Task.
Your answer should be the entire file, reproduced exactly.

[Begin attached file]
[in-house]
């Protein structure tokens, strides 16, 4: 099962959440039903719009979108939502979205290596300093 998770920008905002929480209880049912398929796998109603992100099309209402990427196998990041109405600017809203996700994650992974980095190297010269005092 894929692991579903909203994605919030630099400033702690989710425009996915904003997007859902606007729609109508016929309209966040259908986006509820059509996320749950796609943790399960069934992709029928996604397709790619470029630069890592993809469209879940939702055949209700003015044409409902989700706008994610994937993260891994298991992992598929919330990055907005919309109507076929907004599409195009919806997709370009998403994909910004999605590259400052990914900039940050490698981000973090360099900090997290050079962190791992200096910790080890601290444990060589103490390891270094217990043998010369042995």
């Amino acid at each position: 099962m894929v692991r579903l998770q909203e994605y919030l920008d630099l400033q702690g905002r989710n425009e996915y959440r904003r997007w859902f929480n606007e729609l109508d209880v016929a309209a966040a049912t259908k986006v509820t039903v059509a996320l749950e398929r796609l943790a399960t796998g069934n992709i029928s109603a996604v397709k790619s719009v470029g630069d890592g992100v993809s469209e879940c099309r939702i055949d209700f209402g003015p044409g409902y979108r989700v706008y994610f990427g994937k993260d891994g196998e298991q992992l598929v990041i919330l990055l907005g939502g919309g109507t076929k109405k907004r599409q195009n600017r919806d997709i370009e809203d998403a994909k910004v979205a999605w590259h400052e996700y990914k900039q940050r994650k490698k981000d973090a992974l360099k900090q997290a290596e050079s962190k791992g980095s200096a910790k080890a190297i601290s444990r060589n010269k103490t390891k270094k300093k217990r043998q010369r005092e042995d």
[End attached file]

[in-house]
């Protein structure tokens, strides 16, 4: 099962959440039903719009979108939502979205290596300093 998770920008905002929480209880049912398929796998109603992100099309209402990427196998990041109405600017809203996700994650992974980095190297010269005092 894929692991579903909203994605919030630099400033702690989710425009996915904003997007859902606007729609109508016929309209966040259908986006509820059509996320749950796609943790399960069934992709029928996604397709790619470029630069890592993809469209879940939702055949209700003015044409409902989700706008994610994937993260891994298991992992598929919330990055907005919309109507076929907004599409195009919806997709370009998403994909910004999605590259400052990914900039940050490698981000973090360099900090997290050079962190791992200096910790080890601290444990060589103490390891270094217990043998010369042995």
């Amino acid at each position: 099962m894929v692991r579903l998770q909203e994605y919030l920008d630099l400033q702690g905002r989710n425009e996915y959440r904003r997007w859902f929480n606007e729609l109508d209880v016929a309209a966040a049912t259908k986006v509820t039903v059509a996320l749950e398929r796609l943790a399960t796998g069934n992709i029928s109603a996604v397709k790619s719009v470029g630069d890592g992100v993809s469209e879940c099309r939702i055949d209700f209402g003015p044409g409902y979108r989700v706008y994610f990427g994937k993260d891994g196998e298991q992992l598929v990041i919330l990055l907005g939502g919309g109507t076929k109405k907004r599409q195009n600017r919806d997709i370009e809203d998403a994909k910004v979205a999605w590259h400052e996700y990914k900039q940050r994650k490698k981000d973090a992974l360099k900090q997290a290596e050079s962190k791992g980095s200096a910790k080890a190297i601290s444990r060589n010269k103490t390891k270094k300093k217990r043998q010369r005092e042995d």